By Wayne Peterman
Illustration Colby Martin


How Lack of Standards and Poorly Supplied Information Can Cost Sales

  SEMA News-August 2009-Parts 01
 Almost every company is losing some level of sales because of this issue. Those that address it head on will be the first to reap the rewards.

About seven or eight months ago, a successful retail chain with a 20-year, 10-location brick-and-mortar history decided that it was time it competed on the web with a full e-commerce solution. The chain identified 200 product lines as mission critical for the launch of the site and set out to gather the necessary data.

An internal standard was created that was made as simple as possible to accommodate the known and massive variety of data formats expected to be returned. Calls were made, e-mails were sent and the waiting began. The data started to arrive in every possible format—PDFs, Word documents, Excel spreadsheets, .CSV files and even, in one case, a PowerPoint presentation.

It quickly became clear that the internal staff was not equipped to manage and normalize this massive and growing undertaking simply to get the product information up on the website. They sought alternatives, and data providers were contacted, WDs were contacted and manufacturers were re-contacted. In most cases, the solutions offered were cost prohibitive, restrictive and/or impractical. The process dragged on with little success.

After six months, the original 200 mission critical vendors were reluctantly reduced to 35 for launch—based not on the top 35 relative to sales potential but on the 35 that could reasonably be turned into usable data in the shortest amount of time. Six months and still nothing on the website; therefore, no website. Six months, now bleeding into the prime summer sales season, that this company could have been selling products for 200 different companies. Instead it was selling nothing, and the short term included opportunities for only those 35 that provided something relatively useful. Today, the chain is still fighting to go live.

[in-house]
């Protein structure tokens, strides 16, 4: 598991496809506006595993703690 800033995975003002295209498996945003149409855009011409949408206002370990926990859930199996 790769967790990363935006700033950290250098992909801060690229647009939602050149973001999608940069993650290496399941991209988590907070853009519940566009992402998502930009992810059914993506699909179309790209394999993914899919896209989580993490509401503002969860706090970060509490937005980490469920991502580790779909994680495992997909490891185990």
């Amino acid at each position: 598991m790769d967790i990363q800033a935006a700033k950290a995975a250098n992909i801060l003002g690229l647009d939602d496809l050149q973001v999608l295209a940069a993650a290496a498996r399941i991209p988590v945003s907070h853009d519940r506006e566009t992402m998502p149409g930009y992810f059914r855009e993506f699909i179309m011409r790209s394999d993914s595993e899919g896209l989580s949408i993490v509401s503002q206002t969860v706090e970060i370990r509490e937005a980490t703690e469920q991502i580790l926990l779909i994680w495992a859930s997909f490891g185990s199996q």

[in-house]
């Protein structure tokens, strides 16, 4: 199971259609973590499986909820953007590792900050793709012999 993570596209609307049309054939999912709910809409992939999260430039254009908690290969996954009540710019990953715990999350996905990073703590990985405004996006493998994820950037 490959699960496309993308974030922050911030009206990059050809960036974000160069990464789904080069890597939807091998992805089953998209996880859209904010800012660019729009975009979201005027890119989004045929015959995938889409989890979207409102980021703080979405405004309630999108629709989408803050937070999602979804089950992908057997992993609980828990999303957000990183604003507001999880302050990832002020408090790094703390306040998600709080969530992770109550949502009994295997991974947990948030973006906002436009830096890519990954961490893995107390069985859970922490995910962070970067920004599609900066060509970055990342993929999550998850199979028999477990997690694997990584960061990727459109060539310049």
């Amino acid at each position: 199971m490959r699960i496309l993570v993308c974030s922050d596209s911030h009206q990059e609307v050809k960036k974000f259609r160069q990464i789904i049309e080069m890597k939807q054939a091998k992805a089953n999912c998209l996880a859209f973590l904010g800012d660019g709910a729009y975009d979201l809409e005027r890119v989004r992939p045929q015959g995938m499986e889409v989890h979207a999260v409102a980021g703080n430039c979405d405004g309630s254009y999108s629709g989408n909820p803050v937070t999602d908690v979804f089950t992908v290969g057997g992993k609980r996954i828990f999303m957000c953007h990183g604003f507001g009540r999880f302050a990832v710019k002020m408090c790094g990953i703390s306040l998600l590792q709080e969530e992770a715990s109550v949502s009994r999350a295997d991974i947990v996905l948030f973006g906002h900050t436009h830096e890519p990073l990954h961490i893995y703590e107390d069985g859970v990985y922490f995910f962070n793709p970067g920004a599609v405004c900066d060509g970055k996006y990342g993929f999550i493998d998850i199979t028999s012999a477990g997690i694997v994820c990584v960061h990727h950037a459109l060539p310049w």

This isn’t limited to just the web. More companies than not are using some form of electronic product information internally, as well, for counter sales, accounting, inventory, etc.

Beyond the aggravation of spending hours and money to format somebody else’s data— something that can create bitterness on the part of the retailer/distributor because its staff is having to work so hard just to sell your products—there are questions of accuracy and completeness in the absence of standards. When faced with thousands upon thousands of lines of data to sort through and/or create, a project can permanently stall when every part number raises questions. The retailer/distributor folks are faced with problems such as, “They only list ‘F-150’ as an application, but I’m pretty sure this doesn’t fit the Lightning sub-model.” So, more often than not, they guess. They simply cannot make a phone call or send an e-mail for every question. Guessing, of course, leads to errors and lack of confidence and, therefore, fewer sales and higher returns. If there are enough of these types of questions, errors and omissions, the retailer/distributor may decide it simply isn’t worth the effort—not right now, at least. They’ll stick it on the bottom of the stack and move on.

The bottom line is that addressing all these issues takes time, and time is expensive. It costs the vendor up front to pay the person converting the data, but the real cost comes from the delays in getting the products exposed to millions of potential buyers across the nation and the world. The good news is that there are people and resources to help. Almost every company is losing some level of sales because of this issue. Those that address it head on will be the first to reap the rewards.

Learn more about standards and find resources.

Wayne Peterman is the database/customer service manager at Foster, Babcock & Associates. He may be contacted via e-mail at or via phone at 816/283-3355.

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